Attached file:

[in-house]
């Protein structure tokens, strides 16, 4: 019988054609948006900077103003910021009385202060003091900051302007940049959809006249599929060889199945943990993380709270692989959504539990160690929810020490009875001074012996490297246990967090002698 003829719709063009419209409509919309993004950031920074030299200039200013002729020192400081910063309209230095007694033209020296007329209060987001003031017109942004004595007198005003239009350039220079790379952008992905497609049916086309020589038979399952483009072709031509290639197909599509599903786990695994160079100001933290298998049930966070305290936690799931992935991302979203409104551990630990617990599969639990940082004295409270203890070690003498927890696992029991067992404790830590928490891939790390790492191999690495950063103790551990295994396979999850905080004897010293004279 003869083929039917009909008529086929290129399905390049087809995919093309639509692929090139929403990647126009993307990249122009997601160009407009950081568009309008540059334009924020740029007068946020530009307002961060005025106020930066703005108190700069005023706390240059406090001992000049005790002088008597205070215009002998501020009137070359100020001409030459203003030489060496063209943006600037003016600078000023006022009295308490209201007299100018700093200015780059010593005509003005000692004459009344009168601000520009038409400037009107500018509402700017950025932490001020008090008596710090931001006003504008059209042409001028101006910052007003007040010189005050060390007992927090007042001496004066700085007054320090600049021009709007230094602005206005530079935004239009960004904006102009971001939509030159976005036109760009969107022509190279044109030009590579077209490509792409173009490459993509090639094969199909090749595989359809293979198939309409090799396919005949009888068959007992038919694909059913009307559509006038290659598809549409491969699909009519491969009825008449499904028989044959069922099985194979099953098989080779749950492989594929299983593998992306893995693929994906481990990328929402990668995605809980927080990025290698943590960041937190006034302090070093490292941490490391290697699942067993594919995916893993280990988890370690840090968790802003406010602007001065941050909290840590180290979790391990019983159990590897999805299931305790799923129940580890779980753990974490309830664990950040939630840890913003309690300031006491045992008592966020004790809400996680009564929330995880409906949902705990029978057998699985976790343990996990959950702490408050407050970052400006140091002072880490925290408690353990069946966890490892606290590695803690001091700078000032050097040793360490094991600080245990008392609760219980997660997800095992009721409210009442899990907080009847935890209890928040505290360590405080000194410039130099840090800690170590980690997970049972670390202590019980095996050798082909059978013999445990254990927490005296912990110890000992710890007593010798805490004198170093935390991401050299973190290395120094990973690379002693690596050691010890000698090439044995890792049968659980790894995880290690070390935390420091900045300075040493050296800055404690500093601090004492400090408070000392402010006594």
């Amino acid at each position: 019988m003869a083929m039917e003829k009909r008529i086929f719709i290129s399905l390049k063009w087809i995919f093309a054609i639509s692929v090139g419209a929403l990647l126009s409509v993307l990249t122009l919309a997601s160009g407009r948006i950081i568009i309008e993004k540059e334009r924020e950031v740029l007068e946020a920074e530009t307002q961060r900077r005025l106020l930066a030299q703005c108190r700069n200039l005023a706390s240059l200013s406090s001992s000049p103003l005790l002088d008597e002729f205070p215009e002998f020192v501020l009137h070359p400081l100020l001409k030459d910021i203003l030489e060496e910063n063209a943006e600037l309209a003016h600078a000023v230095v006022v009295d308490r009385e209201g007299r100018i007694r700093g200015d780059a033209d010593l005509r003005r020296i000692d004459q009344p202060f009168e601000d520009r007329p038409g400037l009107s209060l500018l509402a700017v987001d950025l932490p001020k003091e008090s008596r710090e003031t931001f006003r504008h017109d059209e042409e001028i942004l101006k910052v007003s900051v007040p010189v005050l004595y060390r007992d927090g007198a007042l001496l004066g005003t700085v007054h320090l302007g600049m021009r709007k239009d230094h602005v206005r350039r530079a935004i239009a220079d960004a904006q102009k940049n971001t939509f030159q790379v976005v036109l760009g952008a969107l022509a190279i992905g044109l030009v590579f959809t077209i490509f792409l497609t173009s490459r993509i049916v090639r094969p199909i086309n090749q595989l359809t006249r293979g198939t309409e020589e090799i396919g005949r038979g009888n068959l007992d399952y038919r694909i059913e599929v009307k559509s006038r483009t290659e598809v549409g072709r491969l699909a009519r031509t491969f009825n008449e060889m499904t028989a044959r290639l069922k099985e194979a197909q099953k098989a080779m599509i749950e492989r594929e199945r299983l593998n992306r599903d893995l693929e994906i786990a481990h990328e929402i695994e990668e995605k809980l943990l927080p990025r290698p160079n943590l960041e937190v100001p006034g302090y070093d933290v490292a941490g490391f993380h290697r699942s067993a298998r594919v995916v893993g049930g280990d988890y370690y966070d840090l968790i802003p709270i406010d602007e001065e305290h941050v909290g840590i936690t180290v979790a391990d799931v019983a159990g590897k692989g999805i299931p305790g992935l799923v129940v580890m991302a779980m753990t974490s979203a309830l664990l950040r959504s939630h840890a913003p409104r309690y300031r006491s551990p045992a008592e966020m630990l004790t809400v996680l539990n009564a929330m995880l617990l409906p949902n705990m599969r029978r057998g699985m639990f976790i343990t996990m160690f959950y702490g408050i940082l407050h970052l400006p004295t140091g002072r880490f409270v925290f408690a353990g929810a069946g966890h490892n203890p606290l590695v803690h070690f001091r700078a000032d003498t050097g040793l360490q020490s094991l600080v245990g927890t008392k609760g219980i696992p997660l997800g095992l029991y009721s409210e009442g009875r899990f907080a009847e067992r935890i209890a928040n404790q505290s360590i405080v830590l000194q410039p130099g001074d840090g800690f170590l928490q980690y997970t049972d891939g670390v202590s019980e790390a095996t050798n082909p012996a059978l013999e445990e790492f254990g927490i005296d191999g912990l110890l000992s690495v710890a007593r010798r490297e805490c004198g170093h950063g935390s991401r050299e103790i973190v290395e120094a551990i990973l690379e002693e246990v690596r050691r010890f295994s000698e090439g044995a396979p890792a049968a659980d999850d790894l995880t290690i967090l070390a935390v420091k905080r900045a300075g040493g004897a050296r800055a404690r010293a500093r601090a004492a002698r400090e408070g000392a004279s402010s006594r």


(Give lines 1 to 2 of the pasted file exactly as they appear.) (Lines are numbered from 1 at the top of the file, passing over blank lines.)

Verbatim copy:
[in-house]
């Protein structure tokens, strides 16, 4: 019988054609948006900077103003910021009385202060003091900051302007940049959809006249599929060889199945943990993380709270692989959504539990160690929810020490009875001074012996490297246990967090002698 003829719709063009419209409509919309993004950031920074030299200039200013002729020192400081910063309209230095007694033209020296007329209060987001003031017109942004004595007198005003239009350039220079790379952008992905497609049916086309020589038979399952483009072709031509290639197909599509599903786990695994160079100001933290298998049930966070305290936690799931992935991302979203409104551990630990617990599969639990940082004295409270203890070690003498927890696992029991067992404790830590928490891939790390790492191999690495950063103790551990295994396979999850905080004897010293004279 003869083929039917009909008529086929290129399905390049087809995919093309639509692929090139929403990647126009993307990249122009997601160009407009950081568009309008540059334009924020740029007068946020530009307002961060005025106020930066703005108190700069005023706390240059406090001992000049005790002088008597205070215009002998501020009137070359100020001409030459203003030489060496063209943006600037003016600078000023006022009295308490209201007299100018700093200015780059010593005509003005000692004459009344009168601000520009038409400037009107500018509402700017950025932490001020008090008596710090931001006003504008059209042409001028101006910052007003007040010189005050060390007992927090007042001496004066700085007054320090600049021009709007230094602005206005530079935004239009960004904006102009971001939509030159976005036109760009969107022509190279044109030009590579077209490509792409173009490459993509090639094969199909090749595989359809293979198939309409090799396919005949009888068959007992038919694909059913009307559509006038290659598809549409491969699909009519491969009825008449499904028989044959069922099985194979099953098989080779749950492989594929299983593998992306893995693929994906481990990328929402990668995605809980927080990025290698943590960041937190006034302090070093490292941490490391290697699942067993594919995916893993280990988890370690840090968790802003406010602007001065941050909290840590180290979790391990019983159990590897999805299931305790799923129940580890779980753990974490309830664990950040939630840890913003309690300031006491045992008592966020004790809400996680009564929330995880409906949902705990029978057998699985976790343990996990959950702490408050407050970052400006140091002072880490925290408690353990069946966890490892606290590695803690001091700078000032050097040793360490094991600080245990008392609760219980997660997800095992009721409210009442899990907080009847935890209890928040505290360590405080000194410039130099840090800690170590980690997970049972670390202590019980095996050798082909059978013999445990254990927490005296912990110890000992710890007593010798805490004198170093935390991401050299973190290395120094990973690379002693690596050691010890000698090439044995890792049968659980790894995880290690070390935390420091900045300075040493050296800055404690500093601090004492400090408070000392402010006594």